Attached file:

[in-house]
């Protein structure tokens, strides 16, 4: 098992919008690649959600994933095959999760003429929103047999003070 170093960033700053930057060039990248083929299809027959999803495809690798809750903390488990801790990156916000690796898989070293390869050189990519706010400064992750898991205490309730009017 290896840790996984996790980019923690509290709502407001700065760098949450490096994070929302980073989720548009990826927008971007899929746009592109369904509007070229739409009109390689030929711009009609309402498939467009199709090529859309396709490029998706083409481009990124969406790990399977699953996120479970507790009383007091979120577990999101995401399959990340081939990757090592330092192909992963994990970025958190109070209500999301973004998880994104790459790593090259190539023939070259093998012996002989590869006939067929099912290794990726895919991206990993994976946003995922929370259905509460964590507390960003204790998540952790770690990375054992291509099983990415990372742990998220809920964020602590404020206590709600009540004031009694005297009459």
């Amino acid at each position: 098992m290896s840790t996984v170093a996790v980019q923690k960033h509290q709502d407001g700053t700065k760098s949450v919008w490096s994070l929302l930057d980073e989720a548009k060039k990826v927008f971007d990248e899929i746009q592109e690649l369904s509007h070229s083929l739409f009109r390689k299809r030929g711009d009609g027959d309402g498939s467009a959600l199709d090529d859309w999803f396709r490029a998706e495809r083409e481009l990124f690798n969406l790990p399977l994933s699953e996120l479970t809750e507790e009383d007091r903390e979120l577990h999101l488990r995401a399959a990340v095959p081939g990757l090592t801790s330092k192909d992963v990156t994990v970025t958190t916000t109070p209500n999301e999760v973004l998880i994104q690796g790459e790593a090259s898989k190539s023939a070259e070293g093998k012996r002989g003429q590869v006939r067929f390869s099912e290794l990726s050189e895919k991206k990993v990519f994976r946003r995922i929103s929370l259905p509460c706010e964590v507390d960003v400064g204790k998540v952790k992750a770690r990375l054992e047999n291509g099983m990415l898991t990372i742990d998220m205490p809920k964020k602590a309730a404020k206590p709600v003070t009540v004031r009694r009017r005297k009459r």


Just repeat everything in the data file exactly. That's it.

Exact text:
[in-house]
């Protein structure tokens, strides 16, 4: 098992919008690649959600994933095959999760003429929103047999003070 170093960033700053930057060039990248083929299809027959999803495809690798809750903390488990801790990156916000690796898989070293390869050189990519706010400064992750898991205490309730009017 290896840790996984996790980019923690509290709502407001700065760098949450490096994070929302980073989720548009990826927008971007899929746009592109369904509007070229739409009109390689030929711009009609309402498939467009199709090529859309396709490029998706083409481009990124969406790990399977699953996120479970507790009383007091979120577990999101995401399959990340081939990757090592330092192909992963994990970025958190109070209500999301973004998880994104790459790593090259190539023939070259093998012996002989590869006939067929099912290794990726895919991206990993994976946003995922929370259905509460964590507390960003204790998540952790770690990375054992291509099983990415990372742990998220809920964020602590404020206590709600009540004031009694005297009459």
């Amino acid at each position: 098992m290896s840790t996984v170093a996790v980019q923690k960033h509290q709502d407001g700053t700065k760098s949450v919008w490096s994070l929302l930057d980073e989720a548009k060039k990826v927008f971007d990248e899929i746009q592109e690649l369904s509007h070229s083929l739409f009109r390689k299809r030929g711009d009609g027959d309402g498939s467009a959600l199709d090529d859309w999803f396709r490029a998706e495809r083409e481009l990124f690798n969406l790990p399977l994933s699953e996120l479970t809750e507790e009383d007091r903390e979120l577990h999101l488990r995401a399959a990340v095959p081939g990757l090592t801790s330092k192909d992963v990156t994990v970025t958190t916000t109070p209500n999301e999760v973004l998880i994104q690796g790459e790593a090259s898989k190539s023939a070259e070293g093998k012996r002989g003429q590869v006939r067929f390869s099912e290794l990726s050189e895919k991206k990993v990519f994976r946003r995922i929103s929370l259905p509460c706010e964590v507390d960003v400064g204790k998540v952790k992750a770690r990375l054992e047999n291509g099983m990415l898991t990372i742990d998220m205490p809920k964020k602590a309730a404020k206590p709600v003070t009540v004031r009694r009017r005297k009459r």